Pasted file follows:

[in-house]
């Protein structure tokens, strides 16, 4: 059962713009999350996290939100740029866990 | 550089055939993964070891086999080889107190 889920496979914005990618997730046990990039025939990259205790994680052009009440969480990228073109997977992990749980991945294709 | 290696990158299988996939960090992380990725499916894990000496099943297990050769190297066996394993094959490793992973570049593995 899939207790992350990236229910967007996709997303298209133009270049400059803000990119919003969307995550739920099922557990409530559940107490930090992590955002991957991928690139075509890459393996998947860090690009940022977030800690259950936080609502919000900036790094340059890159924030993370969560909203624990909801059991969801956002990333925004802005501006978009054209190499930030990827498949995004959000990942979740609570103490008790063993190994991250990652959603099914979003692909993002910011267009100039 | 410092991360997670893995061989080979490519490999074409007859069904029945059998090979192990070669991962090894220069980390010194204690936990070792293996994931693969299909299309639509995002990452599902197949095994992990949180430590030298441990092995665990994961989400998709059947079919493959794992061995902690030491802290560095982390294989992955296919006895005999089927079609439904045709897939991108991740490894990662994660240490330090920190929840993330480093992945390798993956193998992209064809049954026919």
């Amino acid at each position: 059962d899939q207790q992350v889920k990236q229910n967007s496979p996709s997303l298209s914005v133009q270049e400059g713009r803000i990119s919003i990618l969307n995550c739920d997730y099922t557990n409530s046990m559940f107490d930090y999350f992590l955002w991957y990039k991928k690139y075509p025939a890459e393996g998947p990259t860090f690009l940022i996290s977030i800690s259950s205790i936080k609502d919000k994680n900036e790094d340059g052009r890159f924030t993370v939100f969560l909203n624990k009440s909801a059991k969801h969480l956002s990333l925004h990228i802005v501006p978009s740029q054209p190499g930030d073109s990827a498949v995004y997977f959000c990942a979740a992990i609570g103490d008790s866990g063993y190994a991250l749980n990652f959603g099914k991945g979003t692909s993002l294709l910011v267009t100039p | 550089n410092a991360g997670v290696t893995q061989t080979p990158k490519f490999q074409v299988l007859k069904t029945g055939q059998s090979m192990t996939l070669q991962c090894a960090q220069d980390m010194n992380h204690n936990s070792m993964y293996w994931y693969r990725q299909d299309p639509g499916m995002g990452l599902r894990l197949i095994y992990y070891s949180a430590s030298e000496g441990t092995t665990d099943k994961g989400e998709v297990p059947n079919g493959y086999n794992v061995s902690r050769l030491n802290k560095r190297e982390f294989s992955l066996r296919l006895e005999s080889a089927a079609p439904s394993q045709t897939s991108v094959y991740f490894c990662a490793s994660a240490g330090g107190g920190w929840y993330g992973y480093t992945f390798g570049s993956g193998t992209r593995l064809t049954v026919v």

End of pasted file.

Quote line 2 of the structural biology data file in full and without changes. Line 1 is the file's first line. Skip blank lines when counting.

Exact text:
């Protein structure tokens, strides 16, 4: 059962713009999350996290939100740029866990 | 550089055939993964070891086999080889107190 889920496979914005990618997730046990990039025939990259205790994680052009009440969480990228073109997977992990749980991945294709 | 290696990158299988996939960090992380990725499916894990000496099943297990050769190297066996394993094959490793992973570049593995 899939207790992350990236229910967007996709997303298209133009270049400059803000990119919003969307995550739920099922557990409530559940107490930090992590955002991957991928690139075509890459393996998947860090690009940022977030800690259950936080609502919000900036790094340059890159924030993370969560909203624990909801059991969801956002990333925004802005501006978009054209190499930030990827498949995004959000990942979740609570103490008790063993190994991250990652959603099914979003692909993002910011267009100039 | 410092991360997670893995061989080979490519490999074409007859069904029945059998090979192990070669991962090894220069980390010194204690936990070792293996994931693969299909299309639509995002990452599902197949095994992990949180430590030298441990092995665990994961989400998709059947079919493959794992061995902690030491802290560095982390294989992955296919006895005999089927079609439904045709897939991108991740490894990662994660240490330090920190929840993330480093992945390798993956193998992209064809049954026919």